The signaling pathways and transcriptional effectors responsible for directing mammalian lens development provide key regulatory molecules that can inform our understanding of human eye defects. The hedgehog genes encode extracellular signaling proteins responsible for patterning and tissue formation during embryogenesis. Signal transduction of this pathway is mediated through activation of the transmembrane proteins smoothened and patched, stimulating downstream signaling resulting in the activation or repression of hedgehog target genes. Hedgehog signaling is implicated in eye development, and defects in hedgehog signaling components have been shown to result in defects of the retina, iris, and lens.
We assessed the consequences of constitutive hedgehog signaling in the developing mouse lens using Cre-LoxP technology to express the conditional M2 smoothened allele in the embryonic head and lens ectoderm.
Although initial lens development appeared normal, morphological defects were apparent by E12.5 and became more significant at later stages of embryogenesis. Altered lens morphology correlated with ectopic expression of FoxE3, which encodes a critical gene required for human and mouse lens development. Later, inappropriate expression of the epithelial marker Pax6, and as well as fiber cell markers c-maf and Prox1 also occurred, indicating a failure of appropriate lens fiber cell differentiation accompanied by altered lens cell proliferation and cell death.
Our findings demonstrate that the ectopic activation of downstream effectors of the hedgehog signaling pathway in the mouse lens disrupts normal fiber cell differentiation by a mechanism consistent with a sustained epithelial cellular developmental program driven by FoxE3.
This study shows the ability of the lens to respond to altered Smoothened activity. Constitutive activation of Smoothened in the surface ectoderm and derivatives, including the lens results in altered expression of lens markers and abnormal lens differentiation and morphology.
PMCID: PMC3385968  PMID: 22491411
22.  A Conserved Pbx-Wnt-p63-Irf6 Regulatory Module Controls Face Morphogenesis by Promoting Epithelial Apoptosis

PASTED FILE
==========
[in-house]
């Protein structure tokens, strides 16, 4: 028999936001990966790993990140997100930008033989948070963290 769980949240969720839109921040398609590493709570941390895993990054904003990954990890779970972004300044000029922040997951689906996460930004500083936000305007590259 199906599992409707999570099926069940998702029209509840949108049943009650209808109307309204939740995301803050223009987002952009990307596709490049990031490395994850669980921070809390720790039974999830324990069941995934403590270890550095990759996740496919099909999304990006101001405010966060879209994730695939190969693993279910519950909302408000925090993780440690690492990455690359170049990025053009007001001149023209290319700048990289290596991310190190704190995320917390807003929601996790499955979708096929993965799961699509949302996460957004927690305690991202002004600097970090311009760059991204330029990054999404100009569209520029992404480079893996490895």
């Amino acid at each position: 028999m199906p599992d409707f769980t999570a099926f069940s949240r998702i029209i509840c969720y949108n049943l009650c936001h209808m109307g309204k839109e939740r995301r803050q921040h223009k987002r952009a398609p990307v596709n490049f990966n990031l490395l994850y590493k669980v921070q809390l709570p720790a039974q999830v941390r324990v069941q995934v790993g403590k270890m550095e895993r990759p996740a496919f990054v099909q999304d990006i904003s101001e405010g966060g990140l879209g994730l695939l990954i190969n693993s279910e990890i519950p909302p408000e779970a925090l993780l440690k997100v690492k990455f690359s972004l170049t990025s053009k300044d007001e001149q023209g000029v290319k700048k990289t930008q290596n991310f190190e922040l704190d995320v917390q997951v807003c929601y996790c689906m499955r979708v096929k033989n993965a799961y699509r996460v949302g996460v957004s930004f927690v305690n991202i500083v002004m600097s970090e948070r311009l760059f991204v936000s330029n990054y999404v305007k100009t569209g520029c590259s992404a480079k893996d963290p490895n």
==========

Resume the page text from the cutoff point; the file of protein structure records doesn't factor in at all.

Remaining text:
Developmental cell  2011;21(4):627-641.
Morphogenesis of mammalian facial processes requires coordination of cellular proliferation, migration, and apoptosis to develop intricate features. Cleft lip and/or palate (CL/P), the most frequent human craniofacial birth defect, can be caused by perturbation of any of these programs. Mutations of WNT, P63, and IRF6 yield CL/P in humans and mice; however, how these genes are regulated remains elusive. We generated mouse lines lacking Pbx genes in cephalic ectoderm and demonstrated that they exhibit fully penetrant CL/P and perturbed Wnt signalling. We also characterized a midfacial regulatory element that Pbx proteins bind in order to control the expression of Wnt9b-Wnt3, which in turn regulate p63. Altogether, we establish a Pbx-dependent Wnt-p63-Irf6 regulatory module in midfacial ectoderm that is conserved within mammals. Dysregulation of this network leads to localized suppression of midfacial apoptosis and CL/P. Ectopic Wnt ectodermal expression in Pbx mutants rescues the clefting, opening avenues for tissue repair.
PMCID: PMC3199312  PMID: 21982646
Face; Ectoderm; Lambdoidal Junction; Pbx; Wnt; p63; Irf6; Wnt midfacial enhancer; CL/P; Mouse
23.  Mutations in Hedgehog Acyltransferase (Hhat) Perturb Hedgehog Signaling, Resulting in Severe Acrania-Holoprosencephaly-Agnathia Craniofacial Defects 
PLoS Genetics  2012;8(10):e1002927.
Holoprosencephaly (HPE) is a failure of the forebrain to bifurcate and is the most common structural malformation of the embryonic brain. Mutations in SHH underlie most familial (17%) cases of HPE; and, consistent with this, Shh is expressed in midline embryonic cells and tissues and their derivatives that are affected in HPE. It has long been recognized that a graded series of facial anomalies occurs within the clinical spectrum of HPE, as HPE is often found in patients together with other malformations such as acrania, anencephaly, and agnathia. However, it is not known if these phenotypes arise through a common etiology and pathogenesis. Here we demonstrate for the first time using mouse models that Hedgehog acyltransferase (Hhat) loss-of-function leads to holoprosencephaly together with acrania and agnathia, which mimics the severe condition observed in humans. Hhat is required for post-translational palmitoylation of Hedgehog (Hh) proteins; and, in the absence of Hhat, Hh secretion from producing cells is diminished. We show through downregulation of the Hh receptor Ptch1 that loss of Hhat perturbs long-range Hh signaling, which in turn disrupts Fgf, Bmp and Erk signaling. Collectively, this leads to abnormal patterning and extensive apoptosis within the craniofacial primordial, together with defects in cartilage and bone differentiation. Therefore our work shows that Hhat loss-of-function underscrores HPE; but more importantly it provides a mechanism for the co-occurrence of acrania, holoprosencephaly, and agnathia. Future genetic studies should include HHAT as a potential candidate in the etiology and pathogenesis of HPE and its associated disorders.
Authors Summary